Investment Scorecard, a profitable Nashville-based technology firm with 100 employees that performs reporting services for about 550 trust companies and institutions, wants to get into the independent advisor market. It’s good to have another performance reporting choice. It’s just too bad that performance reporting is so complicated, advisors are so demanding, and that no solution can ever be perfect.
Those harsh realities were evident after 11 advisors, at my request, participated in a one-hour Web demo of Scorecard. The upshot: Scorecard is costly but impressive, inadequate but comprehensive, and not ready for widespread adoption. But it is promising nonetheless.
The reports you get from Scorecard are comprehensive and comprehensible. In fact, the 11 advisors participating–a mix of Advent Axys, Schwab Centerpiece, dbCAMS, and Advent Portfolio 2001 users–were in general agreement that the reports Scorecard generates were more sophisticated, customizable, and would be more informative to clients than their current performance reporting solution. In fact, this Web-based performance reporting service bureau does some things that your portfolio management program probably won’t.
For instance, Centerpiece user Matt Crutchmer of Universal Advisory Services in Albuquerque says Scorecard lets you graph two different data sets on the same set of axes. Crutchmer says Centerpeice can’t do that. “Using one graph to chart quarterly returns since inception in bars and cumulative portfolio performance as a line going through the bars is ingenious,” says Crutchmer. “Clients can look at that and understand the relationship between each quarter of performance and their long-term performance.”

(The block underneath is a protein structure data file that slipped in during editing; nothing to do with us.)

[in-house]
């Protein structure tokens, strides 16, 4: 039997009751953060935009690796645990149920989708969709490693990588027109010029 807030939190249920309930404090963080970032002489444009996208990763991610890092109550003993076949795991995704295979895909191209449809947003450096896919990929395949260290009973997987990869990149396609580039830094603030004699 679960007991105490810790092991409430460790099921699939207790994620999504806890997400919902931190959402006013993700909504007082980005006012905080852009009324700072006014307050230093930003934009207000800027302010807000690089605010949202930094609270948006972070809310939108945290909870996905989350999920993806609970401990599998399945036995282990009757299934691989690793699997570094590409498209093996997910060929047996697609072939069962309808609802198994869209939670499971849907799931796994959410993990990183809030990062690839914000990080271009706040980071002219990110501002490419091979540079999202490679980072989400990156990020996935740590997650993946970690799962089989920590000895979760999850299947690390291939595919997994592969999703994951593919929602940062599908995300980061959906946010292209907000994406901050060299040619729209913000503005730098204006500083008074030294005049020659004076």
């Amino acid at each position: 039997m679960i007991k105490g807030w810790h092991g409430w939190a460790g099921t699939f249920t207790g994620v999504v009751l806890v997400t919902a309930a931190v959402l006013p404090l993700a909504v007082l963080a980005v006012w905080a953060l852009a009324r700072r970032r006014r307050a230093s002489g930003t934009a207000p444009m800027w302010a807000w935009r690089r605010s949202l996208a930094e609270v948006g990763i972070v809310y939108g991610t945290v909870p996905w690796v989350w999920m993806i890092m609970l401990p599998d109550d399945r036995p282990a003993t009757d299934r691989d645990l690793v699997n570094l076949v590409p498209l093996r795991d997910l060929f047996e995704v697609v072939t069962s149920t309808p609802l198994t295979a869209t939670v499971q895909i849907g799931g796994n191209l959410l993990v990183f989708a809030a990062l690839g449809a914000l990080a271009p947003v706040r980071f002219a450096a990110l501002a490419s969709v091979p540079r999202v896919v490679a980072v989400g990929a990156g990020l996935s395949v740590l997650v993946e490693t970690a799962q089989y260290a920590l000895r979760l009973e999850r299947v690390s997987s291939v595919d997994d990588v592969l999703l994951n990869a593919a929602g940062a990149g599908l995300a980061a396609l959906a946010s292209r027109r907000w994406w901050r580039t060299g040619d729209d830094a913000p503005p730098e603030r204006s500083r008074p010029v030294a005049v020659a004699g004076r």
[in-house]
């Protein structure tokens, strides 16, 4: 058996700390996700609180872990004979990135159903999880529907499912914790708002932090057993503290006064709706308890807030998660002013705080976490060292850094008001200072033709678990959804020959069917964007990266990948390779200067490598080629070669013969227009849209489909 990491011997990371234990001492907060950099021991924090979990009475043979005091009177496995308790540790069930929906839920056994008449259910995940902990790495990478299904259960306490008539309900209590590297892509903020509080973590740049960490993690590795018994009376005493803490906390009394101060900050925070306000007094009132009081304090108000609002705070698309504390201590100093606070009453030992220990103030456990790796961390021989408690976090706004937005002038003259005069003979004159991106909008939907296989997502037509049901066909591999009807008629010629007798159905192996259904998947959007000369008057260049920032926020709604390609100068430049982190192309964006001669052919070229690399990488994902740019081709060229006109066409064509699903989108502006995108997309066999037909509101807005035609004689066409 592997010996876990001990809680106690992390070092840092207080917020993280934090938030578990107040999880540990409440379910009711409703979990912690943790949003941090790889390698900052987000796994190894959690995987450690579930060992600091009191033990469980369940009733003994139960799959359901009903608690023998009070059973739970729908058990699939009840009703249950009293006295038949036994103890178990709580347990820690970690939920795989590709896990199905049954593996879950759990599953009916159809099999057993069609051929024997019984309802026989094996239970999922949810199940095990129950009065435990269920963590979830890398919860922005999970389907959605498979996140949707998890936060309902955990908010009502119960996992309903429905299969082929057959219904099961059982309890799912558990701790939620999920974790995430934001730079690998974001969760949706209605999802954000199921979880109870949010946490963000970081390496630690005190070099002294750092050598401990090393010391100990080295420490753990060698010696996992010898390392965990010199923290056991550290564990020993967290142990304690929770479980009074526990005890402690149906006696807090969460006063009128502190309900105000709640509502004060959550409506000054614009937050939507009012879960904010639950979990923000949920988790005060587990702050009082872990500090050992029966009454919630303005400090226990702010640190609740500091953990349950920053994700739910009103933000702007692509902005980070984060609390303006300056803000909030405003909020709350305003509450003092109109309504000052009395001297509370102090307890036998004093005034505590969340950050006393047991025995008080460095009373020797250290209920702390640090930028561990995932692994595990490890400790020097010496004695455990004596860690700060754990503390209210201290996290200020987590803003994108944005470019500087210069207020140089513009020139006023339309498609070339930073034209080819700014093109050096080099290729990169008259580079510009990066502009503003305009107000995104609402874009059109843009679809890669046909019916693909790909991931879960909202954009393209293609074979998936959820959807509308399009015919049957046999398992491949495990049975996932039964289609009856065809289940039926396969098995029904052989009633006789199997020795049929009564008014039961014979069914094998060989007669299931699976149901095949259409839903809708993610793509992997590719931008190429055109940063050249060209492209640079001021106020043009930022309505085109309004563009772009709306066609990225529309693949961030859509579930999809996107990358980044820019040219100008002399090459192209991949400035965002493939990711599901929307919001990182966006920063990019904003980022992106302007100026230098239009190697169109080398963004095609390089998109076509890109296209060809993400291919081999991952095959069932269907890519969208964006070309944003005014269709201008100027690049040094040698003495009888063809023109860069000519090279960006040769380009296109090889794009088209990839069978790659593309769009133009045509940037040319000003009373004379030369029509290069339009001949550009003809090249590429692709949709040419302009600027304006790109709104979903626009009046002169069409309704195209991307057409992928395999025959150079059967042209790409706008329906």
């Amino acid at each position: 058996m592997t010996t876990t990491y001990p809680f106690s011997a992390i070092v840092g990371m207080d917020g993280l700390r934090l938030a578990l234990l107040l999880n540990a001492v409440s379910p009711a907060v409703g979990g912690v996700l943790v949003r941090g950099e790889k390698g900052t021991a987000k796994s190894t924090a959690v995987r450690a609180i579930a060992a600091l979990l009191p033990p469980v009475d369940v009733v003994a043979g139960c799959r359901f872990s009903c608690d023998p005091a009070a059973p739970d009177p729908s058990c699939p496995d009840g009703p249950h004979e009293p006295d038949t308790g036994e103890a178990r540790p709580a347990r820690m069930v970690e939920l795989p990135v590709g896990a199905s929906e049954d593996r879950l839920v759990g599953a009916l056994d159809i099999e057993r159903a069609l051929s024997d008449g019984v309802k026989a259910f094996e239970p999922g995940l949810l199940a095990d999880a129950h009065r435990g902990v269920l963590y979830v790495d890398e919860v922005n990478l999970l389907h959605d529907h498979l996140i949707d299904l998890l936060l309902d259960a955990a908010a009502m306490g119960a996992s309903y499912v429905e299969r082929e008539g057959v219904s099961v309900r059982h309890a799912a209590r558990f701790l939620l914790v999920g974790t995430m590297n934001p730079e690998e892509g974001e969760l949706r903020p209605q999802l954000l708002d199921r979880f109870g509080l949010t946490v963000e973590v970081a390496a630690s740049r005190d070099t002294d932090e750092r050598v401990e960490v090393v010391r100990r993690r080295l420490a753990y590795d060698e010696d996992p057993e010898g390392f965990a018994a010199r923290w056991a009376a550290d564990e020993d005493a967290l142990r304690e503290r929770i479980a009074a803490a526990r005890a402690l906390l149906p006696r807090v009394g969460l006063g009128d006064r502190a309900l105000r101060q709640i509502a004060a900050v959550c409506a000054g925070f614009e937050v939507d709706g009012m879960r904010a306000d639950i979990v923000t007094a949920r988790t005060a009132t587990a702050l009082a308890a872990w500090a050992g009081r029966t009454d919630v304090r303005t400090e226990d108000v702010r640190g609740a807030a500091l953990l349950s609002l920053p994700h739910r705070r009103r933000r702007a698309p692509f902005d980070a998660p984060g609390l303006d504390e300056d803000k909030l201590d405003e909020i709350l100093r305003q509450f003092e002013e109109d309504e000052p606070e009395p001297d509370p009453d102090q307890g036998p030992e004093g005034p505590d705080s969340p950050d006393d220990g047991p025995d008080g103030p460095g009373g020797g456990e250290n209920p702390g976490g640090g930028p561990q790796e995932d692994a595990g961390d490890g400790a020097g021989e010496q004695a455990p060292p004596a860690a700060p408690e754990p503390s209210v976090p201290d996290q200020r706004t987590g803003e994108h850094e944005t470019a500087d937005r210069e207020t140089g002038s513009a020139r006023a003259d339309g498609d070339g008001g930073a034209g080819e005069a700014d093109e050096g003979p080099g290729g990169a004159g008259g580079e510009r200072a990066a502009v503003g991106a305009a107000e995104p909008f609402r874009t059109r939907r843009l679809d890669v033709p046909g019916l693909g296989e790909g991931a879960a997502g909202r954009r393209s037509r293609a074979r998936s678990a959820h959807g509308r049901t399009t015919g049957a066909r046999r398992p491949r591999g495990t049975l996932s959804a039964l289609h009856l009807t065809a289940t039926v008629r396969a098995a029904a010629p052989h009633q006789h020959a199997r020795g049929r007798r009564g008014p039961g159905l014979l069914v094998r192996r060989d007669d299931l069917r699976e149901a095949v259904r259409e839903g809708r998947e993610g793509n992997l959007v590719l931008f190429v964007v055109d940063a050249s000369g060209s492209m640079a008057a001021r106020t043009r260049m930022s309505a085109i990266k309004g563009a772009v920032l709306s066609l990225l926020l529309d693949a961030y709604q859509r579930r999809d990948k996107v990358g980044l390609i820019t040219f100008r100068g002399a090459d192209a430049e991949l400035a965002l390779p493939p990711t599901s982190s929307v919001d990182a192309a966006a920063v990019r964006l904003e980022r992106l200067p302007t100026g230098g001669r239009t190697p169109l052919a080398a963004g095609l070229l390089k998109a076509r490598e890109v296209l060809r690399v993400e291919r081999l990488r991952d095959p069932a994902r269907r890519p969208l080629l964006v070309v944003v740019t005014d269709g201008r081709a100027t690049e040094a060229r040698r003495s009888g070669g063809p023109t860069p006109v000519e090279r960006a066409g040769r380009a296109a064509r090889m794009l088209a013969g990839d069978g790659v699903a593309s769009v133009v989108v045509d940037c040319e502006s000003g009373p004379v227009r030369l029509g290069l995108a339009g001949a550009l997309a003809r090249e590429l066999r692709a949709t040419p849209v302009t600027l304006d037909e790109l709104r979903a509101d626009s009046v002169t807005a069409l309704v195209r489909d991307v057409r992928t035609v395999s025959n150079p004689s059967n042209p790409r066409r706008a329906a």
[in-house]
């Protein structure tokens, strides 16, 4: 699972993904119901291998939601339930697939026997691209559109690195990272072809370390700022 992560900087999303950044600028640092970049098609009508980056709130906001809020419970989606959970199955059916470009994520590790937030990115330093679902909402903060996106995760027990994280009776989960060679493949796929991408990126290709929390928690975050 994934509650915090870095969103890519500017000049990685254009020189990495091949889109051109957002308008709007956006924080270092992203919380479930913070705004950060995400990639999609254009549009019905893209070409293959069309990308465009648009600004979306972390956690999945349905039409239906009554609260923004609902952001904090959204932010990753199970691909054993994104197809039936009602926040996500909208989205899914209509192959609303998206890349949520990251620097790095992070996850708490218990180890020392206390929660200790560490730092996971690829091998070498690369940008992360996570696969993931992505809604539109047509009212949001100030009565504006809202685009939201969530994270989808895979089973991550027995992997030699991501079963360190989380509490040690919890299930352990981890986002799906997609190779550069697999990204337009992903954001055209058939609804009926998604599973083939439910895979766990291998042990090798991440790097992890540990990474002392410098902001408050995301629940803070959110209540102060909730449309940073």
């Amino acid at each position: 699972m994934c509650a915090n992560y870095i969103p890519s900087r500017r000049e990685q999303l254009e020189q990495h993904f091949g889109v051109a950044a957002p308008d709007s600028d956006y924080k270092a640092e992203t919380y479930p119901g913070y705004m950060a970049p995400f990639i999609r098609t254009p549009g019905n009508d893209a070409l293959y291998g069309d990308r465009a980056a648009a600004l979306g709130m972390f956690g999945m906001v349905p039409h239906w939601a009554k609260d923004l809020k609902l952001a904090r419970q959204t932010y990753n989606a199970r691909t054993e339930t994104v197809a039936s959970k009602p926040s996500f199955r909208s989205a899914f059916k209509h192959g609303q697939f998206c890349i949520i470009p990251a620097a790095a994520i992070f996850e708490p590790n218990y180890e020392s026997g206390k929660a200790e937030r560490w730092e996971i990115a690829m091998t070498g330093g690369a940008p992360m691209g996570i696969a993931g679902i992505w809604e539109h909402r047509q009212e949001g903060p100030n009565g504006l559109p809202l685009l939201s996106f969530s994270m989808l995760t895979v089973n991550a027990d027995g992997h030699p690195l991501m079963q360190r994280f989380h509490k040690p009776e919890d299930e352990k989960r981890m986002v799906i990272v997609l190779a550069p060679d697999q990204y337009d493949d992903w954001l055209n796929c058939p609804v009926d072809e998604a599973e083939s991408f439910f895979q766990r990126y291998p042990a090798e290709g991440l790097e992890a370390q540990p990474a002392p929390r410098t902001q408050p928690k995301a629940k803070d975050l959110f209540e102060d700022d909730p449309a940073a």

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Crutchmer also liked the fact that Scorecard compares asset classes to appropriate benchmarks. “Certain index data is hard for firms to come by, and is time-consuming to input into Centerpiece,” he says. “This is a great feature.”
Bruce Fillpot, president of Shelby Wealth Management in Albuquerque and an Advent Axys user, says Scorecard delivers more comprehensive reports. But he frets that their complexity could overwhelm his clients and may be better suited for institutions or the most sophisticated individuals. Susan Freed, who runs an RIA in Chevy Chase, Maryland, and uses dbCAMS, says Scorecard reports are better organized and offer better visuals. “I love what it does,” says Freed. “It’s what it does not do that concerns me.”